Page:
Evolving away from sweets
We’ve all heard the joke that cockroaches are so resilient and so hard to exterminate that they probably would survive a nuclear holocaust. The latest research suggests that humorous theory might not be too far off base.
In a study published last Thursday in the journal Science, researchers from North Carolina State University reported that some cockroaches have learned to reject the sweet-tasting corn syrup used to bait them into poisonous traps. In as little as five years, the sugar-rejecting trait had become so widespread that the bait had been rendered useless. The findings illustrate the evolutionary prowess that has helped make cockroaches so hard to stamp out.
The research focused on the German cockroach, a small kind that can hitch a ride into your home in a grocery bag. Typically, glucose excites neurons that tell the brain "Sweet!" But thanks to a genetic mutation in the German cockroaches, the glucose activates neurons that say "Sweet!" and ones that say "Yuck!" As the Associated Press reports, the "Yuck!" neurons dampen the signal from the others, so the brain gets the message the taste is awful.
The glucose aversion may have arisen in an individual cockroach in response to bait, according to Coby Schal, one of the authors of the study. Or it may have already been present in just a few individuals when the arrival of the bait suddenly gave them an advantage for surviving and reproducing. Their offspring would inherit the trait and increasingly replace other cockroaches.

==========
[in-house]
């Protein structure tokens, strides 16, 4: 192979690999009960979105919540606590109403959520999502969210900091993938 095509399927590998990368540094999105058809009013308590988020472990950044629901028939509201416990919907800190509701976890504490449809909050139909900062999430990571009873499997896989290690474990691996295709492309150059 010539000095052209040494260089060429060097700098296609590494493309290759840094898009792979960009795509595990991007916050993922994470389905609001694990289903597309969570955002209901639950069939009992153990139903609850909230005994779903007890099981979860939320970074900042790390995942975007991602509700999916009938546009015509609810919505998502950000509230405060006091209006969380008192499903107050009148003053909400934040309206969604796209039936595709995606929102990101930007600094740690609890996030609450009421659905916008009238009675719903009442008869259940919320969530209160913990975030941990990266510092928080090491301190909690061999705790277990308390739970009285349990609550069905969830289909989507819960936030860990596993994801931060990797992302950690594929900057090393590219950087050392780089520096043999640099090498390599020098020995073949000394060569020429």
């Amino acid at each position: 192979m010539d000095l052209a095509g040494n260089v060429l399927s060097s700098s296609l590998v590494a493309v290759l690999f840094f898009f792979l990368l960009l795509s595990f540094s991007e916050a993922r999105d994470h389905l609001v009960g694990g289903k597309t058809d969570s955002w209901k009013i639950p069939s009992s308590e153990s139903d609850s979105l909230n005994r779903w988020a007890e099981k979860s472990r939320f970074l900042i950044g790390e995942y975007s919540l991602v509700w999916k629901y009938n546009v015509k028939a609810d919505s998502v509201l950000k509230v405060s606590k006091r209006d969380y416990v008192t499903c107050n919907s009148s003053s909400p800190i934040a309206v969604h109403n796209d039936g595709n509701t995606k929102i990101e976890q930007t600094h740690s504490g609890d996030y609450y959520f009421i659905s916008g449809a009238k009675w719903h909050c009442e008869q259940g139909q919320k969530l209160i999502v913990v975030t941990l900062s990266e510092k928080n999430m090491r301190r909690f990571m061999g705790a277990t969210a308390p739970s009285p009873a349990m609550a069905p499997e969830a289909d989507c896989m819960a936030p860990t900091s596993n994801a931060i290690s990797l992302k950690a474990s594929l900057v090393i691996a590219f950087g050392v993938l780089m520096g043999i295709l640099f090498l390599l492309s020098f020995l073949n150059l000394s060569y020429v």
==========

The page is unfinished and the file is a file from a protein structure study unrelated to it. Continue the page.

Fortunately, tests show that the glucose-hating cockroaches are happy to eat most types of bait these days, suggesting that manufacturers have removed the glucose or masked it, Schal said. What’s more, the researchers found glucose-hating cockroaches in only seven of 19 populations they sampled from various locations.
Michael Scharf, an entomologist at Purdue University who studies urban pests but wasn’t involved in the new work, noted that since the 1950s, cockroaches have shown they can also evolve resistance to insecticides, the AP reports. He agreed the latest results should help scientists develop better products to control roaches.
That’s encouraging. After all, human should be smart enough to stay one evolutionary step ahead of those puny cockroaches, right? Then again, these particular cockroaches are smart enough avoid sugary treats that lead to premature death. We can’t always say the same about humans.
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